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Financial Security

Jan Mutchler, PhD


When I was first doing research on retirement 30 years ago, the focus was heavily on middle-class men. Researchers put a lot of effort into understanding the factors that shaped when (mostly white) men with pensions would choose to retire. The research now better reflects the diversity of pathways through later life, including not just chosen, permanent retirement but a variety of pushes and pulls out of the workforce as well as continued work far beyond what we’ve traditionally seen as “retirement age.” Women are clearly a bigger part of the retirement literature now, as well as people of color. And given the virtual demise of the defined benefit pension plan, the segment of the population carrying a level of financial certainty with them into retirement has greatly reduced.  

Social Security benefits are the most widely held stable financial resource that older adults in the U.S. can access. The demographic pressure on the Social Security trust fund has been reasonably well understood for decades. It's disappointing, to say the least, that the needle has not moved in the direction of stabilizing this essential system.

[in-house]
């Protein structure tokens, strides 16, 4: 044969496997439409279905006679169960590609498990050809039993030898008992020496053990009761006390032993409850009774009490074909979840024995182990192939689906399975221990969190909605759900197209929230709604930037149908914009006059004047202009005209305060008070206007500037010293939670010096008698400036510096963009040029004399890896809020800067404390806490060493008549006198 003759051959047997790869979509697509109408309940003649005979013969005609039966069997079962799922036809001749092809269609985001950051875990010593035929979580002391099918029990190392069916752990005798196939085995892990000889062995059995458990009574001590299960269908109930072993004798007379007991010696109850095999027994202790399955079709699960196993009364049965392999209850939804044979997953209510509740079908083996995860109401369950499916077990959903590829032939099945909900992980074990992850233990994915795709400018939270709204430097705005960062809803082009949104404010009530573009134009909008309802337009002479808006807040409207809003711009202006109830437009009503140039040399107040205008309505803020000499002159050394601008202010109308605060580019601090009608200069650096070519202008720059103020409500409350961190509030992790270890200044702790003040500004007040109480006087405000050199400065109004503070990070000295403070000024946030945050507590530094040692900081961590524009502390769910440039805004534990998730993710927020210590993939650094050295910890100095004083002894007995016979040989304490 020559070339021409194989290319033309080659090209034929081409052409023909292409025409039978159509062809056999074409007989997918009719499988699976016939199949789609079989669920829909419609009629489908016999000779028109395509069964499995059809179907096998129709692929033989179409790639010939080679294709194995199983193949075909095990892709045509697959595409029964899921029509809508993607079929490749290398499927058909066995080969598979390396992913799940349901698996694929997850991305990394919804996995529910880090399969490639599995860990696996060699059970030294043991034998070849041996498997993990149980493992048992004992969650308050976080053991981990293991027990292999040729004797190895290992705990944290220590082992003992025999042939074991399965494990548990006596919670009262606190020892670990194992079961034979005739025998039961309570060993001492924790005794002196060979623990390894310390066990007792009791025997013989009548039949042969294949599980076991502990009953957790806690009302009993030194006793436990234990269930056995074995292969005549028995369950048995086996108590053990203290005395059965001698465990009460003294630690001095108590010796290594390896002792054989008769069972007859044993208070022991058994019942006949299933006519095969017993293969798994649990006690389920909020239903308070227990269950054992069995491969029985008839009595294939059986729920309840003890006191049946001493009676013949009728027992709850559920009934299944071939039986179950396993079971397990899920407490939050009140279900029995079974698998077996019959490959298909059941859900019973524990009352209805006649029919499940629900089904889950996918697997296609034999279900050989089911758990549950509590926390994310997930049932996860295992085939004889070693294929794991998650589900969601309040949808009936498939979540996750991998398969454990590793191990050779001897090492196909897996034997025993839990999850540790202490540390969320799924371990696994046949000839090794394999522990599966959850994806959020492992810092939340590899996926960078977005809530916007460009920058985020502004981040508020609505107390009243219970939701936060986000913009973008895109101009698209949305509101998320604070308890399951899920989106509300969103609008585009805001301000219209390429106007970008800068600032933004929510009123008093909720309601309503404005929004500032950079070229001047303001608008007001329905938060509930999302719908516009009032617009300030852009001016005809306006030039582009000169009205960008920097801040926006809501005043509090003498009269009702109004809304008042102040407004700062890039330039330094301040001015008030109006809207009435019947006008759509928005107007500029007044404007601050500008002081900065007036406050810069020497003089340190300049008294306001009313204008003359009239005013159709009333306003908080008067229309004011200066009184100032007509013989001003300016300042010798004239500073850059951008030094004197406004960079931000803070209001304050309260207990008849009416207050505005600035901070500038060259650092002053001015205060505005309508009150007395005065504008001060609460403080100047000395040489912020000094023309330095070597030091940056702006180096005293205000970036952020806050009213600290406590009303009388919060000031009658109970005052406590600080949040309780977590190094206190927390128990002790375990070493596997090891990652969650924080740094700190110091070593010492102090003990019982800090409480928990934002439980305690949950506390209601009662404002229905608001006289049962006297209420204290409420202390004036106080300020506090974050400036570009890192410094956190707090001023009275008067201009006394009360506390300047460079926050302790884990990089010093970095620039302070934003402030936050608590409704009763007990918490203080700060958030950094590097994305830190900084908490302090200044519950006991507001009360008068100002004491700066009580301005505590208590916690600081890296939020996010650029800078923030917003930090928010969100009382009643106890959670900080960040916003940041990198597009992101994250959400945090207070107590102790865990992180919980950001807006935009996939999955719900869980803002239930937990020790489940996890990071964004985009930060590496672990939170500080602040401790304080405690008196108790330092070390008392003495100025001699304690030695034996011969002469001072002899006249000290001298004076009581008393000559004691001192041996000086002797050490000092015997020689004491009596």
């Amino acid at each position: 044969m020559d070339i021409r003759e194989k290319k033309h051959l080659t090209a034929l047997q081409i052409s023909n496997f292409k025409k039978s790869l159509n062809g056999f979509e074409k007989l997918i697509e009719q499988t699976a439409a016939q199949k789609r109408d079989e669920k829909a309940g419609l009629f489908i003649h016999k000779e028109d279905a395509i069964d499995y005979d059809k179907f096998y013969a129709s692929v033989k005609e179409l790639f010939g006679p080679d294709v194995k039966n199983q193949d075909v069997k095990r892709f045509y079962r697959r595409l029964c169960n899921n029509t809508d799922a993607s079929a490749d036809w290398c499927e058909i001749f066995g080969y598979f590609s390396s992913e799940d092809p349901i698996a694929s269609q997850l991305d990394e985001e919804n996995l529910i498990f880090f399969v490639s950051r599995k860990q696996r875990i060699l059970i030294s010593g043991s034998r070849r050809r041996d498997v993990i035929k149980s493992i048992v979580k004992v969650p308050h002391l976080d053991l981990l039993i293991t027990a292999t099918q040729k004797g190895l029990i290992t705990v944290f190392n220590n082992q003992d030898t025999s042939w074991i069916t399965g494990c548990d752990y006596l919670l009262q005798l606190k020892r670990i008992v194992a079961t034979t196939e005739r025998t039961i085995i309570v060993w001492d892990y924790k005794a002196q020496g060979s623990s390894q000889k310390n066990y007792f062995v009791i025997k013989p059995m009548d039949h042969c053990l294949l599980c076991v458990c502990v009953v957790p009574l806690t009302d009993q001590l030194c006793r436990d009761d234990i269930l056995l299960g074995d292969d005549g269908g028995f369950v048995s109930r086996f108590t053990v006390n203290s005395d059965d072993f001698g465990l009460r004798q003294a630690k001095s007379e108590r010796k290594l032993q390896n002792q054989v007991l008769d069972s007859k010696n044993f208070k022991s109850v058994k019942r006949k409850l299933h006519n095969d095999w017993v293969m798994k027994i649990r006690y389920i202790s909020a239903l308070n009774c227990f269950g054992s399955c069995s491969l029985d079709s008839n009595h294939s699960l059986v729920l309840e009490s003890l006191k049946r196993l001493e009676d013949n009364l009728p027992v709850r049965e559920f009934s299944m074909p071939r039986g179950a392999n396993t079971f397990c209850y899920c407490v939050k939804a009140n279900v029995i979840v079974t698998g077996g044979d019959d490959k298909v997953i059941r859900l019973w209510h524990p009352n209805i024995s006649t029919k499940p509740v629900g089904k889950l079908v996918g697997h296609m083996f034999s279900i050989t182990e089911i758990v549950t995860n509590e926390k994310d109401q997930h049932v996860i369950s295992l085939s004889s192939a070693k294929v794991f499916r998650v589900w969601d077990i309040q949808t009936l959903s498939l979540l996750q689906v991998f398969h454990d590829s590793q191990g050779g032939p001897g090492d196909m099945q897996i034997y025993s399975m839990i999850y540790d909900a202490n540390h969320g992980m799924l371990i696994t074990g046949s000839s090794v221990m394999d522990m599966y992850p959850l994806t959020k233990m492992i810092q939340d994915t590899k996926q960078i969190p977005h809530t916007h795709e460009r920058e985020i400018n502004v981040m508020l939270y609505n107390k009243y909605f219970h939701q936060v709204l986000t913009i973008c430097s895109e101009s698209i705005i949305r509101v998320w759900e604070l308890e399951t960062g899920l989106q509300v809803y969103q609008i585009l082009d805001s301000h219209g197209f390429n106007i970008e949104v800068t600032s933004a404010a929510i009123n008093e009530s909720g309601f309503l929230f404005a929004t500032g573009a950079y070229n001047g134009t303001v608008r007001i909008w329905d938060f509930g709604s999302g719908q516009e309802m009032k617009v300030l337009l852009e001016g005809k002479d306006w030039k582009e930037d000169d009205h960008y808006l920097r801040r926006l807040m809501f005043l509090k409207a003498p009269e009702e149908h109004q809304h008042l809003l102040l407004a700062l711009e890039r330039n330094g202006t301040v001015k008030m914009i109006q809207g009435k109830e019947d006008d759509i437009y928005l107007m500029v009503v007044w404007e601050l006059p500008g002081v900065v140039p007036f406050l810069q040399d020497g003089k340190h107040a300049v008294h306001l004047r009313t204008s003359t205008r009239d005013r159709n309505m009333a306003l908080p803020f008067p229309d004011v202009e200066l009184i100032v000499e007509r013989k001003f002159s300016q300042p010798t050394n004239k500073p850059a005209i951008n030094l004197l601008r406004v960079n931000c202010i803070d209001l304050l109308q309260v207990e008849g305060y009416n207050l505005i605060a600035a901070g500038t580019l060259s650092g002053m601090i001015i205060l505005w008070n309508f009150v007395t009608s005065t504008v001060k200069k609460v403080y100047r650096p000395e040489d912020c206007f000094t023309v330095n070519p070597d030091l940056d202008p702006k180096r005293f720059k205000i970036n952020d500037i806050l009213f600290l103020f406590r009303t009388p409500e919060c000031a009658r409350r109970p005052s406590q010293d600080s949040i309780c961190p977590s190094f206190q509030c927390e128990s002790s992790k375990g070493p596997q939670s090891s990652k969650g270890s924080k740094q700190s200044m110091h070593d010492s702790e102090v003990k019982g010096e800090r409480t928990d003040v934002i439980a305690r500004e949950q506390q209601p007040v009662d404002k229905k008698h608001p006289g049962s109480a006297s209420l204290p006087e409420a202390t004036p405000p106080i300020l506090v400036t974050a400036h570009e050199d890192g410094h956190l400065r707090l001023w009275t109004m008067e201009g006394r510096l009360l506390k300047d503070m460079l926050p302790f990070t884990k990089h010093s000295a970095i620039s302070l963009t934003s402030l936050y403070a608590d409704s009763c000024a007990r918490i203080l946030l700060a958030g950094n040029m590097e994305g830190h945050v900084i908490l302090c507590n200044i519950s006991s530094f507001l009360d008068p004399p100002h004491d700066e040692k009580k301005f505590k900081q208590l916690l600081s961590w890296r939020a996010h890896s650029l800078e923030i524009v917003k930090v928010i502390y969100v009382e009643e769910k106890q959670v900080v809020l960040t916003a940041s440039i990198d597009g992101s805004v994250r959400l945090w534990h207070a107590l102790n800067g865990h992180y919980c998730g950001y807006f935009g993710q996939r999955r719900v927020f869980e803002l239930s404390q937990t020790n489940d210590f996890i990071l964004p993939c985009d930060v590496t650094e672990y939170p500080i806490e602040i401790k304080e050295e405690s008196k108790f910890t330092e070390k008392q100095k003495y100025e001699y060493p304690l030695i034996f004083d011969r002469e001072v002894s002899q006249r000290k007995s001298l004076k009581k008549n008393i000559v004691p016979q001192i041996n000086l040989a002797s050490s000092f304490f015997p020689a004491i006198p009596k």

Many people think that between Medicare and Social Security, older people are financially in good shape. This is a misconception. Our work shows that Social Security and Medicare alone are not enough to support an adequate retirement.  

In the U.S. we talk a lot about inequality in financial and other arenas, but I don’t think people are sufficiently aware of the high level of inequality in later life. Whether we’re talking about health, financial well-being, or other outcomes—the inequality that shapes childhood, younger adulthood, and middle age carries into and may even be amplified in later life. Our research shows that single women and people of color have far higher levels of economic insecurity in later life than their counterparts who are coupled, white, and male.  

Interestingly, people do not seem to realize how much cost of living impacts older adults. Even though all of us understand how much the cost of housing, transportation dynamics and the like impact our own family budgets, somehow it doesn’t register with people that older adults are impacted by those factors too. Reporters are always surprised at the huge difference across communities in the cost of getting by in later life. "

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